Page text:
Starry Night: Early February 2012 — Solar flares strike the planet

Posted Wednesday, January 25, 2012 in Features

Starry Night: Early February 2012 — Solar flares strike the planet

Courtesy NASA

by Tristan Radtke

On Jan. 22, a solar storm began on the surface of the sun, triggering a string of solar flares that spewed radiation and various forms of metal and gas in the direction of the Earth. By Jan. 24, the storm was reaching its most turbulent period yet, and fearing disruptions in radio communications due to the solar flares, circumpolar flights were rerouted and NASA advised the public that GPS and communications satellites may be unreliable during mid-day on Jan. 24.

While large solar events such as this one are relatively rare (the last major flare-up of the sun occurred in 2005), solar activity is cyclical, with periods of near inactivity and periods of extremely turbulent solar weather. The current cycle, Solar Cycle 24, which has been relatively quiet for an active solar cycle, is forecast to reach a peak sometime in early 2013.

Solar flares, especially in a modern electronic society, have a great potential for destruction – it is estimated by NASA that a particularly strong storm could cause up to $2 trillion in damage to infrastructure and electronic equipment. It is unlikely that they would cause much environmental damage, since the real danger behind most solar flares would come in the form of electromagnetic energy. For more information about solar flares and solar sciences in general, visit this informative NASA website. For more information on the solar-cycle system, visit this link.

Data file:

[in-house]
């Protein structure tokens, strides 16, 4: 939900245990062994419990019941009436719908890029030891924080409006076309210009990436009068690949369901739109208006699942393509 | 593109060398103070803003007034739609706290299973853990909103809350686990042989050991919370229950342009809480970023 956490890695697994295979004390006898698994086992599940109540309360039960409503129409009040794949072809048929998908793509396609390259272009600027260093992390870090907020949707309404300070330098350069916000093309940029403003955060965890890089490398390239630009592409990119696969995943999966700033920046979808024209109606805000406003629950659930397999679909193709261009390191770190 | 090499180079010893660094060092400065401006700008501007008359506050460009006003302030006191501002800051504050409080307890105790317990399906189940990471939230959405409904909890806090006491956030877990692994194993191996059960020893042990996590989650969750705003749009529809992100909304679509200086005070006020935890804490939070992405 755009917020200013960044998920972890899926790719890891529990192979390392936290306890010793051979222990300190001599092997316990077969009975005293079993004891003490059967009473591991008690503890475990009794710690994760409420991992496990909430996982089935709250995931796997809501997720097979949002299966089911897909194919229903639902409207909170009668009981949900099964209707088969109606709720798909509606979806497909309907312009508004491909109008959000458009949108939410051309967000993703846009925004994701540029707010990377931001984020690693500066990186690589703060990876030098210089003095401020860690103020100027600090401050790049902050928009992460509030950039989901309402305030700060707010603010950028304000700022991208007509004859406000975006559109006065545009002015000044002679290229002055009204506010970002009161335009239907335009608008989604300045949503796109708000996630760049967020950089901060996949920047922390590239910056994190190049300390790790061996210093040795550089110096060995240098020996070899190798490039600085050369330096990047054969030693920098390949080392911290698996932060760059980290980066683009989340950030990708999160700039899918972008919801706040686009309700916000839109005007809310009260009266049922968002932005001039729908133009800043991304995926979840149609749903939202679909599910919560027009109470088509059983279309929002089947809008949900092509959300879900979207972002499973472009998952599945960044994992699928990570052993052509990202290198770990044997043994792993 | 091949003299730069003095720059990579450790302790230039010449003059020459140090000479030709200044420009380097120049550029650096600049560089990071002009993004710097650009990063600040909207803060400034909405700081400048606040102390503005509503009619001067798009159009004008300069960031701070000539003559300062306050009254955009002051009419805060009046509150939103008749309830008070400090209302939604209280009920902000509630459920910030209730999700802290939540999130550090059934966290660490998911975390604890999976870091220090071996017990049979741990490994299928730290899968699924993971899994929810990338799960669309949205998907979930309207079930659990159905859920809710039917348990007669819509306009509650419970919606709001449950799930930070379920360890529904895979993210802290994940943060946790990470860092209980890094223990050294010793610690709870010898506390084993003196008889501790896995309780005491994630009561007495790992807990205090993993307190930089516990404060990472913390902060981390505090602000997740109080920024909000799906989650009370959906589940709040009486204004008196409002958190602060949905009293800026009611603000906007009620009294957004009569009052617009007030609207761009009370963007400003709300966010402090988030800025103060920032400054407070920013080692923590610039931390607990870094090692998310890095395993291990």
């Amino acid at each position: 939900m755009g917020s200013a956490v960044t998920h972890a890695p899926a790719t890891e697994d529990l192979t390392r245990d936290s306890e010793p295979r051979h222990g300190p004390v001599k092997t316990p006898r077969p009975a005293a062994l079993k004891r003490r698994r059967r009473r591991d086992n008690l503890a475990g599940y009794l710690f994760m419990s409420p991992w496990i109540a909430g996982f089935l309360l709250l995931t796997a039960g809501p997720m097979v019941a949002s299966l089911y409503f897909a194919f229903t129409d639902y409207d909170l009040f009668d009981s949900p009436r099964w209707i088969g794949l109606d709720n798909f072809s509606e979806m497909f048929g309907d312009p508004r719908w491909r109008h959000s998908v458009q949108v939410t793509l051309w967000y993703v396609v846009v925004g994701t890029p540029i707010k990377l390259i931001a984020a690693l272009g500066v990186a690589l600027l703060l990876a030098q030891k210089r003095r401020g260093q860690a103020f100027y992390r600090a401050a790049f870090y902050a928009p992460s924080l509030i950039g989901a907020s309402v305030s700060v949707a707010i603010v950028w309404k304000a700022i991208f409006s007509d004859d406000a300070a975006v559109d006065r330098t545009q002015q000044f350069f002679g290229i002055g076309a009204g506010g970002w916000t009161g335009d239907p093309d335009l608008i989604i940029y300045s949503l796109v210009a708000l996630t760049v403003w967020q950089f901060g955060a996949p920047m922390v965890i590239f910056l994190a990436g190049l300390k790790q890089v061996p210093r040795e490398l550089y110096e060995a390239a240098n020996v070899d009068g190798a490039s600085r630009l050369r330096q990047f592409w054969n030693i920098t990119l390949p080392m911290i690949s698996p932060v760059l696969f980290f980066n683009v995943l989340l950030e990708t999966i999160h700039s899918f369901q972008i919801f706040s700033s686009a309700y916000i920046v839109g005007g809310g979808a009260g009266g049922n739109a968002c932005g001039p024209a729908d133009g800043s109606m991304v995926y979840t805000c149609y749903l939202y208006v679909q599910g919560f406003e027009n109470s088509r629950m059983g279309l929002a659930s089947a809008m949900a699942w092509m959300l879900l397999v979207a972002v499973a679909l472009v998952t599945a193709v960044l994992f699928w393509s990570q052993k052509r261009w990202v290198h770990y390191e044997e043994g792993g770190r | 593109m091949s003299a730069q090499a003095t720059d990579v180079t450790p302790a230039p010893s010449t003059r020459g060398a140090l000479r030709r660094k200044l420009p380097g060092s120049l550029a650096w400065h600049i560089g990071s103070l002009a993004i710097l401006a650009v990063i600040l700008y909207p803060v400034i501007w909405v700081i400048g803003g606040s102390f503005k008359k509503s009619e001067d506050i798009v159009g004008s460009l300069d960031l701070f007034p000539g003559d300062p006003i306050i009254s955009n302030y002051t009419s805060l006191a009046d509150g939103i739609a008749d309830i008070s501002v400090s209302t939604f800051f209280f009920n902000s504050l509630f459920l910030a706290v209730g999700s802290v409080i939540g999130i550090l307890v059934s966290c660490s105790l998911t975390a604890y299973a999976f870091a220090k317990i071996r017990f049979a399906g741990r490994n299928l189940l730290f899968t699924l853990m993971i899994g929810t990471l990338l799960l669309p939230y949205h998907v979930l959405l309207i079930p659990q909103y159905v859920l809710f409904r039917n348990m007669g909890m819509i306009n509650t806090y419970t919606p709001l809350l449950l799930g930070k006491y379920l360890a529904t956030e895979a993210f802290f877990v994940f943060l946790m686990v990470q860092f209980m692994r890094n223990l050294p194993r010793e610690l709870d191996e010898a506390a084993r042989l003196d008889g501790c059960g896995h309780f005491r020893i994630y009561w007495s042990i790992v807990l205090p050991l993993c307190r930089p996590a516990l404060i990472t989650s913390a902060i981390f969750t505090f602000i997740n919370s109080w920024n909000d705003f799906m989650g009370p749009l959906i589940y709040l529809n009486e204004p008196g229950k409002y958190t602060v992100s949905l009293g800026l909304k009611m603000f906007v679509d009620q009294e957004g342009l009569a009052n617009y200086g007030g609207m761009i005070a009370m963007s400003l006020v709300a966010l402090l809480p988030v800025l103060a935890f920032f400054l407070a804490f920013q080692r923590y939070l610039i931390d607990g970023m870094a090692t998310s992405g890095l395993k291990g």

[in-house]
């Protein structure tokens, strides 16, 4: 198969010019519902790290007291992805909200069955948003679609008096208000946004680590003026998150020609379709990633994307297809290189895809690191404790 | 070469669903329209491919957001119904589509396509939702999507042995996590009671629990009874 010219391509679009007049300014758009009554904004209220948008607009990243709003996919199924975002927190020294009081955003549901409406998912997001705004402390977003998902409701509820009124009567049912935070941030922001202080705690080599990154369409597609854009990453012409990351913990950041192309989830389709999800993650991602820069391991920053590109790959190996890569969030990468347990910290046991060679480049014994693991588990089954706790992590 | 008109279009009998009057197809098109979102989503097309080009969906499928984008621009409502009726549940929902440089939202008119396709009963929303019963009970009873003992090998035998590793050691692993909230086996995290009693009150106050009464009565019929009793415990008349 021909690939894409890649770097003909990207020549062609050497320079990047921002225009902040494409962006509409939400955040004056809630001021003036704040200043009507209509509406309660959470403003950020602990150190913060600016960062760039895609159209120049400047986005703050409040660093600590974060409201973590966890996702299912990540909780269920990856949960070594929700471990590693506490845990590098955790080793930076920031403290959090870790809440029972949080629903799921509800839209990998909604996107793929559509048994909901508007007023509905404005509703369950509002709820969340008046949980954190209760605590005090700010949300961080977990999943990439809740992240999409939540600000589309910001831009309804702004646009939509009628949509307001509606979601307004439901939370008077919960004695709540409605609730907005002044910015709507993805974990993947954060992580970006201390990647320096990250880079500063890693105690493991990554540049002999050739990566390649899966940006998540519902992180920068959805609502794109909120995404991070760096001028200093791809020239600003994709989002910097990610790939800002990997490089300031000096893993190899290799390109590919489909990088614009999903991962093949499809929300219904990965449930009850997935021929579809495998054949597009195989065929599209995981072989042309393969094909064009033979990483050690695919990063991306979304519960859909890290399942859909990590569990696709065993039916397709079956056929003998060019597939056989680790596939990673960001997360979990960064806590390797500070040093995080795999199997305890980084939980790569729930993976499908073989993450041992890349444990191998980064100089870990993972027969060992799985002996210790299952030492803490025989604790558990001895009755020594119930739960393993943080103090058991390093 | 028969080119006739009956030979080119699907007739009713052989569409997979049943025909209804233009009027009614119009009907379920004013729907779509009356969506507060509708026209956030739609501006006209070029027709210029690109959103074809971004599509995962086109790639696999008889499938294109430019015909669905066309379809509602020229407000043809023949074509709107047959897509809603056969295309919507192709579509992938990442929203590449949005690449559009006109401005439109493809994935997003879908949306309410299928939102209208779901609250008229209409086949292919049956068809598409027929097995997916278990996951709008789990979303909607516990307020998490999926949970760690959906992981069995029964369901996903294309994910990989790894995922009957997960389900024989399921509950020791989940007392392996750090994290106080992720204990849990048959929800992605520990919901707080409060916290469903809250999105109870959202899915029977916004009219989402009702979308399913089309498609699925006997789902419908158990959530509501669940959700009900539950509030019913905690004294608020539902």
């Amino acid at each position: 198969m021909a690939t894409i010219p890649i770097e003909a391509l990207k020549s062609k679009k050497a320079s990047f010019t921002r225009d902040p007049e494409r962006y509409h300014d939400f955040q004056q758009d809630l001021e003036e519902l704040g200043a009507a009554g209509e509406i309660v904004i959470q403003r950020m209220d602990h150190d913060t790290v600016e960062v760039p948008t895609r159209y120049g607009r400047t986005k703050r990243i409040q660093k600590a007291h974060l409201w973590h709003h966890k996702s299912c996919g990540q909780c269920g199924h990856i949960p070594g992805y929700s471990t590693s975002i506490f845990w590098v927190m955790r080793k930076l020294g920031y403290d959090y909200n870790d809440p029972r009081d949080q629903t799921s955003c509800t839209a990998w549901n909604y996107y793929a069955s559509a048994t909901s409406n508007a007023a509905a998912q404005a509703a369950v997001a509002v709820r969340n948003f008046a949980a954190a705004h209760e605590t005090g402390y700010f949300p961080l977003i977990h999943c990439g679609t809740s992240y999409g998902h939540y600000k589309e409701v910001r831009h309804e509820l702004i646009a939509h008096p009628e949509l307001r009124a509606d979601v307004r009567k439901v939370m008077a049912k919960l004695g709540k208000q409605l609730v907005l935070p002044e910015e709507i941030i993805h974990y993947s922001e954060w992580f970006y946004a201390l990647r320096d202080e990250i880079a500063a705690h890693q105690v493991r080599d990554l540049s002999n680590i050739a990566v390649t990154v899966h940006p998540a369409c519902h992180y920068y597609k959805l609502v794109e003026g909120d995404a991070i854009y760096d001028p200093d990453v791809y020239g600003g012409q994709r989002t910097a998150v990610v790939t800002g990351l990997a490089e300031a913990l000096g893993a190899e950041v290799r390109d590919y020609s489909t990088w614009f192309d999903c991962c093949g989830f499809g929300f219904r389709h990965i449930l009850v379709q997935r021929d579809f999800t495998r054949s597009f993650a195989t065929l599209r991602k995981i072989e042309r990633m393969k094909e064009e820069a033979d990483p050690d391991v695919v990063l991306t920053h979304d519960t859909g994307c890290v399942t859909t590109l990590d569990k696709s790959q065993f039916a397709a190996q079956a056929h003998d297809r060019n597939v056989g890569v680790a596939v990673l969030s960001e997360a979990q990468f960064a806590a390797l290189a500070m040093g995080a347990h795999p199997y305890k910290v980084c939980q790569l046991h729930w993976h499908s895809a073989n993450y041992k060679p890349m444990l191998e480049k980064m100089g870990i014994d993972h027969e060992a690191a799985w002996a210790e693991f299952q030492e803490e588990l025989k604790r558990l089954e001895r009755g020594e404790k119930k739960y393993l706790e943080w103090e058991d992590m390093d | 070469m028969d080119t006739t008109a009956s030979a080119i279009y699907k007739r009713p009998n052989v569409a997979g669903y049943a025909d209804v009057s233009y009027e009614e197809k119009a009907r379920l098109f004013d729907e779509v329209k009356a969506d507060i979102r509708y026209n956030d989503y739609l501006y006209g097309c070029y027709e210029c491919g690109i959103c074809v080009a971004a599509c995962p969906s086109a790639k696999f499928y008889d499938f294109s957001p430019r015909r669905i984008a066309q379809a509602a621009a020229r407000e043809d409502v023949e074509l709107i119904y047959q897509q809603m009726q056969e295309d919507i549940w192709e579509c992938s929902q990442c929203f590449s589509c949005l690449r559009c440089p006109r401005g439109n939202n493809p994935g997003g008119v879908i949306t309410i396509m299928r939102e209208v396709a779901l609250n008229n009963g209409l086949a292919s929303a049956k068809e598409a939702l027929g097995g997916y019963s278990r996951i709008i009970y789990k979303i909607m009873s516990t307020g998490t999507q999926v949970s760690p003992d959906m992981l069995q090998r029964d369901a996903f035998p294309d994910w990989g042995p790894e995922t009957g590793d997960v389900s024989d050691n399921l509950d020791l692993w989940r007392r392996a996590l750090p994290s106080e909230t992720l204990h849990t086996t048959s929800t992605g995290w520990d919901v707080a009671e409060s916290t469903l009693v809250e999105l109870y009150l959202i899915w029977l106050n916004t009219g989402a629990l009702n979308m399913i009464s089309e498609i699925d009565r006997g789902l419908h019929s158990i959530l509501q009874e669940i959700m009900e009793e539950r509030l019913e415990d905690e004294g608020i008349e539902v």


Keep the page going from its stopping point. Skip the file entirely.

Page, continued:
The Stars

This is a good time, weather permitting, to see our view of our home galaxy again. The Milky Way looks like a hazy band of clouds, passing through Orion, Monoceros and Canis major.  Because we are out in the western spiral suburbs, so to speak, we see the galaxy with the same aspect as someone on the outskirts of an old LP could see the disk in the center with the name of the album. That's why the galaxy doesn't look like a "galaxy" to us, although our counterpart on a planet in the western spiral arm of Andromeda would see a similar sight as we do when we look toward Andromeda.

The Planets

• Mercury: Mercury begins the month of February lost in the sun’s morning glare. By Feb. 15, it will be moving back toward the early evening side of the Ssn but will still be lost in the glare.

• Venus: Venus will start February setting at 8 p.m. On Feb. 15, Venus will have moved about a half-hour further into the evening, setting around 8:30 p.m.

• Mars: Mars will rise at 8 p.m. on Feb. 1, and by mid-month it will rise at 7:50 p.m.

• Jupiter: Jupiter will set around 11:30 p.m. on Feb. 1, and by Feb. 15 it will set around 10:30 p.m.

• Saturn: Saturn will rise at 11:30 p.m. on Feb. 1. On Feb. 15, Saturn will rise around 10:30 p.m.

• Uranus: Uranus begins February setting at around 8:45 p.m. By mid-month it will set around 8 p.m.

• Neptune: On Feb. 1, Neptune will set around 6:15 p.m., and by mid-month it will be lost in the sun’s glare.

• Pluto: Pluto will rise at 4:50 a.m. to begin February and will rise around 3:45 a.m. by Feb. 15.

The Moon

The moon enters February waxing toward full phase, reaching full on Feb. 7. It will wane to third quarter by Feb. 14, and reach new phase by Feb. 21. The moon will end the month waxing, reaching first quarter on March 1.

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